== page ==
Frank Sinatra released 59 studio albums before he passed away at 82. His old pal Willie Nelson has eclipsed both numbers; at age 87, his studio album tally is about to hit 71 (not counting collaborations) with the Feb. 26 release of That’s Life, his second collection of Sinatra songs. The first, My Way, released in 2018, earned him his ninth of 10 Grammys.
Legacy Recordings is giving listeners a taste of what’s to come with today’s release of the title track as the first single. Also premiering is a lyric video for the song, in which famed illustrator Paul Mann, a beacon of the alternative movie poster movement, paints Nelson and his beloved guitar, Trigger, in a Sinatra-like album cover pose.
After Sinatra released his version of the Dean Kay-Kelly Gordon composition in 1966, it became one of his signature songs. Nelson puts his own jazzy spin on the Great American Songbook classic with prominent accompaniment from coproducer and arranger Matt Rollings on piano and longtime Family Band member Mickey Raphael on harmonica.
“Sinatra was Willie’s favorite singer and they were friends,” says Rollings, who began recording classics with Nelson and longtime producer Buddy Cannon on Summertime, a collection of Gershwin songs Nelson released after winning the Library of Congress’ Gershwin Prize for Popular Song in 2015.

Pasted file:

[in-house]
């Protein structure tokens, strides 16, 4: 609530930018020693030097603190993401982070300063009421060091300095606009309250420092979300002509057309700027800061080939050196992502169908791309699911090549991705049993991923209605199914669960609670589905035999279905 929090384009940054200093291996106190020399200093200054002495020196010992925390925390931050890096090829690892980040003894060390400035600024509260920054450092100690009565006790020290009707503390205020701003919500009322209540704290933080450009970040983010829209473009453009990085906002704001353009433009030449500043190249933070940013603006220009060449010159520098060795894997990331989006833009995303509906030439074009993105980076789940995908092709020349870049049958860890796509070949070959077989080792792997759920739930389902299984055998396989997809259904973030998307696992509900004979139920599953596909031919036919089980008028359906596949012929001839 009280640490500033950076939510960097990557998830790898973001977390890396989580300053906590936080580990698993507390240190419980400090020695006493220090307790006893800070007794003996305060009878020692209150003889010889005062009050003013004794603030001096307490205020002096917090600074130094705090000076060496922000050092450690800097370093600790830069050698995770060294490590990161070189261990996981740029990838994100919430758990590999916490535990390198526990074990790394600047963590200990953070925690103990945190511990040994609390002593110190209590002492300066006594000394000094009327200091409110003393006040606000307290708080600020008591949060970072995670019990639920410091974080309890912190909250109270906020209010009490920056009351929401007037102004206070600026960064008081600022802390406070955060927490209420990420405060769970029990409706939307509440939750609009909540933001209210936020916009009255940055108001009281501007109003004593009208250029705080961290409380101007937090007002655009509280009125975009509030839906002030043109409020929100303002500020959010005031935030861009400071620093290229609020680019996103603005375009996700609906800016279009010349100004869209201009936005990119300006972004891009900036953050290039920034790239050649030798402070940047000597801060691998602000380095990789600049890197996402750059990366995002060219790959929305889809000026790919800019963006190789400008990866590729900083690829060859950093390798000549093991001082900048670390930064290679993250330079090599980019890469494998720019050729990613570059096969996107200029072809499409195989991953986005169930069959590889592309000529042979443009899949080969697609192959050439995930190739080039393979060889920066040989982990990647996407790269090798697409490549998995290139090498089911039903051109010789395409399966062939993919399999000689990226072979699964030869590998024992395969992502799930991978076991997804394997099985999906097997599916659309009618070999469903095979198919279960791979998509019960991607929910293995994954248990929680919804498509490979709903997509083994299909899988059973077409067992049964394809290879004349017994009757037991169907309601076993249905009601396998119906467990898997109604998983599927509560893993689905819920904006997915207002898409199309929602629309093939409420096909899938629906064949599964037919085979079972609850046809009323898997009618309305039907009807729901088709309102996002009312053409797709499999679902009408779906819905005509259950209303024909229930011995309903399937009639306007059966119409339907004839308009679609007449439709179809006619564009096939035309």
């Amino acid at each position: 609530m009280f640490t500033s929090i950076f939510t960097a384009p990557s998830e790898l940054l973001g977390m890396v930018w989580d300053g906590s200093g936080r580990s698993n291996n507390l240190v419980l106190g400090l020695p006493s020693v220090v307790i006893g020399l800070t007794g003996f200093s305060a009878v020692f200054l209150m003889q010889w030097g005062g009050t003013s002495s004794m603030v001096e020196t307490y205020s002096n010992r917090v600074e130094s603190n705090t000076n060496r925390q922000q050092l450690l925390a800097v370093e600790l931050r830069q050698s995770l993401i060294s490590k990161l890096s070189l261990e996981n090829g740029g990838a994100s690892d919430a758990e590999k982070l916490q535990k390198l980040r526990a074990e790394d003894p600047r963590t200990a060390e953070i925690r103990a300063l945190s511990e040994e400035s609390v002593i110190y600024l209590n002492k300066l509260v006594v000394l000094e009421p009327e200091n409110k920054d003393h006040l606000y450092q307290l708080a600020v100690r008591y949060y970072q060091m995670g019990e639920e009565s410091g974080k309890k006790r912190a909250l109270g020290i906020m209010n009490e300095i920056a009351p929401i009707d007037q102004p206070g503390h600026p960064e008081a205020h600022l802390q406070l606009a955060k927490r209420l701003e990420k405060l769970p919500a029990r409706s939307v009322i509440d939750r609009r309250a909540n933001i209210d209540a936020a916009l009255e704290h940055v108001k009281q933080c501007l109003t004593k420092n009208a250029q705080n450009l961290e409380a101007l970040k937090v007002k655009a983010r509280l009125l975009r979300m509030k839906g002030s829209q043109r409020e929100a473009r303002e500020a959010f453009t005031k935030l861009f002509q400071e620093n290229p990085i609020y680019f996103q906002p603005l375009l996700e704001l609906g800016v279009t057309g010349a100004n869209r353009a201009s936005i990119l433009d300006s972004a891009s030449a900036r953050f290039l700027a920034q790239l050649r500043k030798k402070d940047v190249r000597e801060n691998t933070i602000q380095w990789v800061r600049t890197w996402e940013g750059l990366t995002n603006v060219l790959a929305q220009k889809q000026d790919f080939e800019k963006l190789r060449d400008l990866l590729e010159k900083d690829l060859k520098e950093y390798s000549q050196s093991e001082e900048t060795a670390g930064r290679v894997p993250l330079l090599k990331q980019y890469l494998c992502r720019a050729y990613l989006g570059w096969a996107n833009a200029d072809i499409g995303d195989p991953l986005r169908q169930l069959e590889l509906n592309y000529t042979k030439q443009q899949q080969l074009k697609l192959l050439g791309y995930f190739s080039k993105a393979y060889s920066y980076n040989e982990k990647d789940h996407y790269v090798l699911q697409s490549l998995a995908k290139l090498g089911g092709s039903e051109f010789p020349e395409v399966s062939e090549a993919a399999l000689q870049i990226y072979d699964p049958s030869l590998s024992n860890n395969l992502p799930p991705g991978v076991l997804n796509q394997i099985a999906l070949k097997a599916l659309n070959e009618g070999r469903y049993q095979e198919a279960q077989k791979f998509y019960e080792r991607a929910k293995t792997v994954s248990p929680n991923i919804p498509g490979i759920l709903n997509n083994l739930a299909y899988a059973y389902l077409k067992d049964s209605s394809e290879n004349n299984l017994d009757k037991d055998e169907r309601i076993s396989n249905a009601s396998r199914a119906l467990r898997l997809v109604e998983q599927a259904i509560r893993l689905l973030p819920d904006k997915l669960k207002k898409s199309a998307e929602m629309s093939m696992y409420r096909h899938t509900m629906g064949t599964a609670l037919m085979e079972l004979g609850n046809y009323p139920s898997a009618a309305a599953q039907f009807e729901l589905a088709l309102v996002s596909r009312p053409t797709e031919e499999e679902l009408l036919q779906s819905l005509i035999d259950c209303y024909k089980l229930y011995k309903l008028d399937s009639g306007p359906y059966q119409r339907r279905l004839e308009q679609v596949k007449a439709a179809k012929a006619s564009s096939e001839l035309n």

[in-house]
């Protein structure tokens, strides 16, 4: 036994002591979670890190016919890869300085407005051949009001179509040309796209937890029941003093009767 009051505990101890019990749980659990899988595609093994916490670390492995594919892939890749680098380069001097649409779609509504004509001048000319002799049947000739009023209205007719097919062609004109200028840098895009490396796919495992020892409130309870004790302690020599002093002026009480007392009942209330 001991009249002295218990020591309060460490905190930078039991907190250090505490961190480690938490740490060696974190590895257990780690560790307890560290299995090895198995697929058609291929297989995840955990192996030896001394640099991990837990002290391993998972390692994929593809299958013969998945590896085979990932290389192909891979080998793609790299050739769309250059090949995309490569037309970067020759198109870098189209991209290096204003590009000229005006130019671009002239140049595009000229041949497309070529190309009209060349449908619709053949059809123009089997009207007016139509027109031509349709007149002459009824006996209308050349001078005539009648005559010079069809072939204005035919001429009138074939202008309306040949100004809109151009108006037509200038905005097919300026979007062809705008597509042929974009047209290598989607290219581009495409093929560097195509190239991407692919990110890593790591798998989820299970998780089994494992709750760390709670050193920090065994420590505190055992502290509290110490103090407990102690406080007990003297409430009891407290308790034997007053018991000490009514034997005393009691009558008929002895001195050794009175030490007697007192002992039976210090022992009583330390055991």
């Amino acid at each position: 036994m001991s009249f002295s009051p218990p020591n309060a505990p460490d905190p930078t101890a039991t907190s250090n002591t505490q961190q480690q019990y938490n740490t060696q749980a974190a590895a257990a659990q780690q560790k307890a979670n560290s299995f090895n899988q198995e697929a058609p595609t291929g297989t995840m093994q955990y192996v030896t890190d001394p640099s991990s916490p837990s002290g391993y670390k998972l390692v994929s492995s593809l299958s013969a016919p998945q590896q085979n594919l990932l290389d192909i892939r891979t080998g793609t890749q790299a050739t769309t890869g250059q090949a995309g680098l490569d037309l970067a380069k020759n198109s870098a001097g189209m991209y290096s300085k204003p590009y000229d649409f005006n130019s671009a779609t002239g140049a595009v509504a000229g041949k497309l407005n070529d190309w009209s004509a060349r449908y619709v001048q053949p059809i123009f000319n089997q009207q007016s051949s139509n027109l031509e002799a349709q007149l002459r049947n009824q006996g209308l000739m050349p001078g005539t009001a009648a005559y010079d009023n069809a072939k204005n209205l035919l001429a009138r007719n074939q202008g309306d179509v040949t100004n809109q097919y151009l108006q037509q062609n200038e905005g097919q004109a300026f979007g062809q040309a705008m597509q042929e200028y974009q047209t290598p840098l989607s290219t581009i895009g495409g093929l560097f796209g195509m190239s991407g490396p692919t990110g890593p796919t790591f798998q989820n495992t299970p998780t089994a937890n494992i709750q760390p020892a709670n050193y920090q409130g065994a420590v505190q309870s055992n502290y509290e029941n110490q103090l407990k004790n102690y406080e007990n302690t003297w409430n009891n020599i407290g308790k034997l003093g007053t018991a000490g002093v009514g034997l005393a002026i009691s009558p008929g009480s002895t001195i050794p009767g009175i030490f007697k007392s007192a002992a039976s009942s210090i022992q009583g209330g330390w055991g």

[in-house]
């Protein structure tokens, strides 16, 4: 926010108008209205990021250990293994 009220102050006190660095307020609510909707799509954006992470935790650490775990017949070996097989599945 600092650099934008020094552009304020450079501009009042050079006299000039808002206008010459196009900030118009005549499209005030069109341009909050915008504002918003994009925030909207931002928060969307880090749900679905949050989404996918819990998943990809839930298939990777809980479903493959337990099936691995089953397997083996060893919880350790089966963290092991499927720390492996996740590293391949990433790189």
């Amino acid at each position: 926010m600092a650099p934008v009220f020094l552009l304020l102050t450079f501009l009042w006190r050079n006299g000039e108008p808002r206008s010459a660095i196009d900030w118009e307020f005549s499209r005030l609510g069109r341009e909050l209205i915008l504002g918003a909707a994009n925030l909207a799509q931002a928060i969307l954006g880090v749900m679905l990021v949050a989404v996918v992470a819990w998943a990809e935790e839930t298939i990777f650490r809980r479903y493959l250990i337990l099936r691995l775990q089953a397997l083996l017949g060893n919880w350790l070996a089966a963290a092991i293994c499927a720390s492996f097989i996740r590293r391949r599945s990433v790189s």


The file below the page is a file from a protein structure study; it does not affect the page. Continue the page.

In American Songwriter’s 2018 legends issue cover story, Nelson said of that album, “I really ripped off Sinatra. I went to the internet and found out everything on there that Sinatra had done for Gershwin and I said, ‘Well, I’d like to do it exactly that way.’ So I sent all that to my producer and I said, ‘Good Luck.’”
That album won him the Grammy for Best Traditional Pop Vocal Album. Two years later, he won that same award for My Way.
Ironically, Nelson’s label wasn’t too keen on the idea when their finally successful outlaw country singer decided to release an album of pop standards in 1978. But he was on a roll; since hitting No. 1 on Billboard’s country chart with Red Headed Stranger in 1975, three of his next four releases also reached No. 1—the outlier, To Lefty from Willie, made it to No. 2.
Stardust not only zoomed to No. 1, it stayed on the chart for a record 10 years. By then, Willie Nelson could record whatever he wanted — his way.
Here’s the lyric video for Willie Nelson’s version of “That’s Life.”